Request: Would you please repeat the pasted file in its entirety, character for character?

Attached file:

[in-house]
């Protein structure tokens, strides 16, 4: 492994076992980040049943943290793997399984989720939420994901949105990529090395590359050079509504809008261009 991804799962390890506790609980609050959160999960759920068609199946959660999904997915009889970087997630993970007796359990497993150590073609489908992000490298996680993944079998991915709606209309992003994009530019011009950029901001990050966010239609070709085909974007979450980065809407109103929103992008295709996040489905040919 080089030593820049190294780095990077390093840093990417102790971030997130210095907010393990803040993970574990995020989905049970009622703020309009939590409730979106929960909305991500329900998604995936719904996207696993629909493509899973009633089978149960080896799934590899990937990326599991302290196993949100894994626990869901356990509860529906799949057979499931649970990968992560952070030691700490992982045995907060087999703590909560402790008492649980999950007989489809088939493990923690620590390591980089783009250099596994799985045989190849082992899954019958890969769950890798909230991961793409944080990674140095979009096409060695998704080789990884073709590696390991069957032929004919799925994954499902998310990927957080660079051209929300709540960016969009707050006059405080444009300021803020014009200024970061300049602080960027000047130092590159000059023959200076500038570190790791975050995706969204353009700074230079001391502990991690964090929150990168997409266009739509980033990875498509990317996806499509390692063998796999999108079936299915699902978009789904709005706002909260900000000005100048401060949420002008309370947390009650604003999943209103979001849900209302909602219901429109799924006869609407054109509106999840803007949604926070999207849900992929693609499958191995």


[in-house]
């Protein structure tokens, strides 16, 4: 492994076992980040049943943290793997399984989720939420994901949105990529090395590359050079509504809008261009 991804799962390890506790609980609050959160999960759920068609199946959660999904997915009889970087997630993970007796359990497993150590073609489908992000490298996680993944079998991915709606209309992003994009530019011009950029901001990050966010239609070709085909974007979450980065809407109103929103992008295709996040489905040919 080089030593820049190294780095990077390093840093990417102790971030997130210095907010393990803040993970574990995020989905049970009622703020309009939590409730979106929960909305991500329900998604995936719904996207696993629909493509899973009633089978149960080896799934590899990937990326599991302290196993949100894994626990869901356990509860529906799949057979499931649970990968992560952070030691700490992982045995907060087999703590909560402790008492649980999950007989489809088939493990923690620590390591980089783009250099596994799985045989190849082992899954019958890969769950890798909230991961793409944080990674140095979009096409060695998704080789990884073709590696390991069957032929004919799925994954499902998310990927957080660079051209929300709540960016969009707050006059405080444009300021803020014009200024970061300049602080960027000047130092590159000059023959200076500038570190790791975050995706969204353009700074230079001391502990991690964090929150990168997409266009739509980033990875498509990317996806499509390692063998796999999108079936299915699902978009789904709005706002909260900000000005100048401060949420002008309370947390009650604003999943209103979001849900209302909602219901429109799924006869609407054109509106999840803007949604926070999207849900992929693609499958191995």